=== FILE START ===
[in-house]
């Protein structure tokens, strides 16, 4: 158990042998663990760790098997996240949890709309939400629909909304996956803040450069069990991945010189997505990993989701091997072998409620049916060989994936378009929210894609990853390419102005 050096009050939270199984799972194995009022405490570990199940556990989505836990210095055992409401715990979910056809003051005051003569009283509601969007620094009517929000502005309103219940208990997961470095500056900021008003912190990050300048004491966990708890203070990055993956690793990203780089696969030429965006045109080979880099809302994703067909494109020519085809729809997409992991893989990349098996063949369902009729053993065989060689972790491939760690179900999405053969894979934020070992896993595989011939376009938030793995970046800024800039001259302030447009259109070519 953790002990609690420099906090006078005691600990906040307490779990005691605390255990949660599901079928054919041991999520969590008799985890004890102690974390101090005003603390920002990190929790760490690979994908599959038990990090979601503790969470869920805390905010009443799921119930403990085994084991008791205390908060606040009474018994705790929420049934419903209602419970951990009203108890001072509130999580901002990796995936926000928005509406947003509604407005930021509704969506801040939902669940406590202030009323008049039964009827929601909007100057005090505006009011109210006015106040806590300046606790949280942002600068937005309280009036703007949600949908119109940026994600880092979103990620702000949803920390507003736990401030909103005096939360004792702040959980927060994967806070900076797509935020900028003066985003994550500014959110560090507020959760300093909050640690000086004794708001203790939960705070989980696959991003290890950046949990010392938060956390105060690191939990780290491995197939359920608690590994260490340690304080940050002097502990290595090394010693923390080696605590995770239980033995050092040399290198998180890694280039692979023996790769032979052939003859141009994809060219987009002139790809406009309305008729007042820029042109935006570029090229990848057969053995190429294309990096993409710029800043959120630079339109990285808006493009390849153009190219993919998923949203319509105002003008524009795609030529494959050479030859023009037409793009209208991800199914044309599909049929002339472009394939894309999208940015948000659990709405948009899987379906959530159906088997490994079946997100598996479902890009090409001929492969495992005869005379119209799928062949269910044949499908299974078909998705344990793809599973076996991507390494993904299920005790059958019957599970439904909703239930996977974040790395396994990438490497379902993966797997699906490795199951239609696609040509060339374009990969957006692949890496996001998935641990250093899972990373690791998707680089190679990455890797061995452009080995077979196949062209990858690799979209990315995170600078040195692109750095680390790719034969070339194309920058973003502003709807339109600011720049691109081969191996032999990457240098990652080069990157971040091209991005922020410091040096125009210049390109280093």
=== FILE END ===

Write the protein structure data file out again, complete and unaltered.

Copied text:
[in-house]
């Protein structure tokens, strides 16, 4: 158990042998663990760790098997996240949890709309939400629909909304996956803040450069069990991945010189997505990993989701091997072998409620049916060989994936378009929210894609990853390419102005 050096009050939270199984799972194995009022405490570990199940556990989505836990210095055992409401715990979910056809003051005051003569009283509601969007620094009517929000502005309103219940208990997961470095500056900021008003912190990050300048004491966990708890203070990055993956690793990203780089696969030429965006045109080979880099809302994703067909494109020519085809729809997409992991893989990349098996063949369902009729053993065989060689972790491939760690179900999405053969894979934020070992896993595989011939376009938030793995970046800024800039001259302030447009259109070519 953790002990609690420099906090006078005691600990906040307490779990005691605390255990949660599901079928054919041991999520969590008799985890004890102690974390101090005003603390920002990190929790760490690979994908599959038990990090979601503790969470869920805390905010009443799921119930403990085994084991008791205390908060606040009474018994705790929420049934419903209602419970951990009203108890001072509130999580901002990796995936926000928005509406947003509604407005930021509704969506801040939902669940406590202030009323008049039964009827929601909007100057005090505006009011109210006015106040806590300046606790949280942002600068937005309280009036703007949600949908119109940026994600880092979103990620702000949803920390507003736990401030909103005096939360004792702040959980927060994967806070900076797509935020900028003066985003994550500014959110560090507020959760300093909050640690000086004794708001203790939960705070989980696959991003290890950046949990010392938060956390105060690191939990780290491995197939359920608690590994260490340690304080940050002097502990290595090394010693923390080696605590995770239980033995050092040399290198998180890694280039692979023996790769032979052939003859141009994809060219987009002139790809406009309305008729007042820029042109935006570029090229990848057969053995190429294309990096993409710029800043959120630079339109990285808006493009390849153009190219993919998923949203319509105002003008524009795609030529494959050479030859023009037409793009209208991800199914044309599909049929002339472009394939894309999208940015948000659990709405948009899987379906959530159906088997490994079946997100598996479902890009090409001929492969495992005869005379119209799928062949269910044949499908299974078909998705344990793809599973076996991507390494993904299920005790059958019957599970439904909703239930996977974040790395396994990438490497379902993966797997699906490795199951239609696609040509060339374009990969957006692949890496996001998935641990250093899972990373690791998707680089190679990455890797061995452009080995077979196949062209990858690799979209990315995170600078040195692109750095680390790719034969070339194309920058973003502003709807339109600011720049691109081969191996032999990457240098990652080069990157971040091209991005922020410091040096125009210049390109280093």